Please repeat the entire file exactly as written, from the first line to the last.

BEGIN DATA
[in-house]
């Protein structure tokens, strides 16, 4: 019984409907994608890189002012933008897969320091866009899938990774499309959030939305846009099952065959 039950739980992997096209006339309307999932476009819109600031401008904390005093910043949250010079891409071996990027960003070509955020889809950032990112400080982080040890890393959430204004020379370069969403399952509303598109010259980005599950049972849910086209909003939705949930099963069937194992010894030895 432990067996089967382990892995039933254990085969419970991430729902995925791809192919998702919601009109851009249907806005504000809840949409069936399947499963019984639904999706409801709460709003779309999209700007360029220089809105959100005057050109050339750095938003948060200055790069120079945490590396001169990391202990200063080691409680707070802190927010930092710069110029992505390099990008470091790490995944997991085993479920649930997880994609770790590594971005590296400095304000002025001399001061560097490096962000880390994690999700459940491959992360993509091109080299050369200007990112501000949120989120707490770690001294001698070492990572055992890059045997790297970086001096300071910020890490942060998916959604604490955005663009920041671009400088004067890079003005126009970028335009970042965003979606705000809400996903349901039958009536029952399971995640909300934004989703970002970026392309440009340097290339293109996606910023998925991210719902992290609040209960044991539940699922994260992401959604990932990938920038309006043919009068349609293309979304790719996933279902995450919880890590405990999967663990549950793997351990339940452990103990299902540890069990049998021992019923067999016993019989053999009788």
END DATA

[in-house]
């Protein structure tokens, strides 16, 4: 019984409907994608890189002012933008897969320091866009899938990774499309959030939305846009099952065959 039950739980992997096209006339309307999932476009819109600031401008904390005093910043949250010079891409071996990027960003070509955020889809950032990112400080982080040890890393959430204004020379370069969403399952509303598109010259980005599950049972849910086209909003939705949930099963069937194992010894030895 432990067996089967382990892995039933254990085969419970991430729902995925791809192919998702919601009109851009249907806005504000809840949409069936399947499963019984639904999706409801709460709003779309999209700007360029220089809105959100005057050109050339750095938003948060200055790069120079945490590396001169990391202990200063080691409680707070802190927010930092710069110029992505390099990008470091790490995944997991085993479920649930997880994609770790590594971005590296400095304000002025001399001061560097490096962000880390994690999700459940491959992360993509091109080299050369200007990112501000949120989120707490770690001294001698070492990572055992890059045997790297970086001096300071910020890490942060998916959604604490955005663009920041671009400088004067890079003005126009970028335009970042965003979606705000809400996903349901039958009536029952399971995640909300934004989703970002970026392309440009340097290339293109996606910023998925991210719902992290609040209960044991539940699922994260992401959604990932990938920038309006043919009068349609293309979304790719996933279902995450919880890590405990999967663990549950793997351990339940452990103990299902540890069990049998021992019923067999016993019989053999009788």